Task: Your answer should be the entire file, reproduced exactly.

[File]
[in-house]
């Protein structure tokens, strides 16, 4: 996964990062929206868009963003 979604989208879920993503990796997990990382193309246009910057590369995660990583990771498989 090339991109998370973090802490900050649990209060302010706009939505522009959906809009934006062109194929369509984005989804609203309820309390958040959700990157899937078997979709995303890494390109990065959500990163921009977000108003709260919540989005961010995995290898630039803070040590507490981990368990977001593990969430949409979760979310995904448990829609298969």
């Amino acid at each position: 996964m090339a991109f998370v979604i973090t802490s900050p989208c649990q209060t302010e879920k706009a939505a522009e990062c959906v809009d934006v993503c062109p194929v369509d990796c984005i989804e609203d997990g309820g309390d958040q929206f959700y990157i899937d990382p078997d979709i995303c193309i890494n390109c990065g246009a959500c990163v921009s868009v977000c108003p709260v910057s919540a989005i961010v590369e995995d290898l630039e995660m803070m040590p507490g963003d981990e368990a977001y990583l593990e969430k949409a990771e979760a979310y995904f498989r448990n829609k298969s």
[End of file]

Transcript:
[in-house]
């Protein structure tokens, strides 16, 4: 996964990062929206868009963003 979604989208879920993503990796997990990382193309246009910057590369995660990583990771498989 090339991109998370973090802490900050649990209060302010706009939505522009959906809009934006062109194929369509984005989804609203309820309390958040959700990157899937078997979709995303890494390109990065959500990163921009977000108003709260919540989005961010995995290898630039803070040590507490981990368990977001593990969430949409979760979310995904448990829609298969």
């Amino acid at each position: 996964m090339a991109f998370v979604i973090t802490s900050p989208c649990q209060t302010e879920k706009a939505a522009e990062c959906v809009d934006v993503c062109p194929v369509d990796c984005i989804e609203d997990g309820g309390d958040q929206f959700y990157i899937d990382p078997d979709i995303c193309i890494n390109c990065g246009a959500c990163v921009s868009v977000c108003p709260v910057s919540a989005i961010v590369e995995d290898l630039e995660m803070m040590p507490g963003d981990e368990a977001y990583l593990e969430k949409a990771e979760a979310y995904f498989r448990n829609k298969s």